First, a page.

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Poet Richard Fox gains insight – and material – through cancer treatment
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Jeff's targeted therapy has kept his advanced lung cancer at bay.
When Pasi Jänne, MD, PhD, was a fellow, the Dana-Farber/Partners
clinical oncology fellowship suited him perfectly; it integrated
his two major interests, science and medicine, while introducing
him to distinguished mentors like Bruce Johnson, MD, of the Department of Medical Oncology. The
difficult part, he found, was having to tell patients that their
lung cancer had relapsed. Today, as a thoracic oncologist and
clinical researcher, Jänne is bringing new hope to patients by
uncovering the mechanisms of resistance in lung cancer and
designing more effective therapies.
The drugs gefitinib (Iressa) and erlotinib (Tarceva), which
inhibit the epidermal growth factor receptor (EGFR), initially work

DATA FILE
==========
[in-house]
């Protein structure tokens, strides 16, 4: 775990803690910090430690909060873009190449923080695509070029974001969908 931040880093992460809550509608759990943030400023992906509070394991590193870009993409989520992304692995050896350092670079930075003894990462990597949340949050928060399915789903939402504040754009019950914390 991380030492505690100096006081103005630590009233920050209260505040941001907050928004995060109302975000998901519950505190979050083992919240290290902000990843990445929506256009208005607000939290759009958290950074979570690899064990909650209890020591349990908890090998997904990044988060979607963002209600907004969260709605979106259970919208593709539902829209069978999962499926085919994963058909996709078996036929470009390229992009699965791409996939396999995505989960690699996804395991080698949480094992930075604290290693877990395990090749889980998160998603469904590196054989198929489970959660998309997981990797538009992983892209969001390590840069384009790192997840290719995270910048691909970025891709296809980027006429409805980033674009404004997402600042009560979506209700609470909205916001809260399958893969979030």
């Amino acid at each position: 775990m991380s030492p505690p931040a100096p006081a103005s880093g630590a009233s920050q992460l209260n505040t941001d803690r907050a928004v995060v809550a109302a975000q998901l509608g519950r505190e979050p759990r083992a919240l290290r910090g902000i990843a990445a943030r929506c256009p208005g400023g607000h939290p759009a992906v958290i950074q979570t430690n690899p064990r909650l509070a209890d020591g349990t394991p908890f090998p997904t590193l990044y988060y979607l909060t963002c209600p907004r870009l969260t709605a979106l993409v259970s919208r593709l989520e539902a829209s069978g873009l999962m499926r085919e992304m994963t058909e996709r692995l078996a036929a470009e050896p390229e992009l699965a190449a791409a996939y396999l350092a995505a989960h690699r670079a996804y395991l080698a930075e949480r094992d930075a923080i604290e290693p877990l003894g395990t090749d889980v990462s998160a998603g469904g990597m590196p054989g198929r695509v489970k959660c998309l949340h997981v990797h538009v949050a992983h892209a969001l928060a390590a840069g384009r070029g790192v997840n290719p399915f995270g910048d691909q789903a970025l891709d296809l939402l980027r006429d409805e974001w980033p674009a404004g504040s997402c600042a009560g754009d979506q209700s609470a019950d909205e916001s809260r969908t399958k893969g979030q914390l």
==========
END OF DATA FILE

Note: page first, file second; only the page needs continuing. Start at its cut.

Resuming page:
in patients with EGFR mutations, but then fail as the tumors become
resistant to treatment. Studying exactly how this happens, however,
is no easy matter, explains Jänne, because patients do not
routinely undergo repeat biopsies that can be analyzed for genetic
To circumvent the problem, he and colleagues modeled resistance
in the laboratory, by treating EGFR-mutant cells with gefitinib and
isolating those that became resistant. Investigators then compared
the resistant cells to gefitinib-sensitive cells, deploying three
different techniques: genome-wide copy number analysis (using the
high-density SNP arrays adapted by Dana-Farber colleague Matthew
Meyerson, MD, PhD), RNA expression profiling and proteomic
analysis. "All three independent approaches pointed us in the same
direction," says Jänne, recalling the excitement of an entirely
unexpected discovery - amplification of the MET kinase gene, which
provided an alternate pathway for tumor growth.
Within a year, he had begun enrolling patients in a multicenter
clinical trial combining Tarceva with a MET inhibitor. "We were
hopeful of finding something new for patients," he says, "and we
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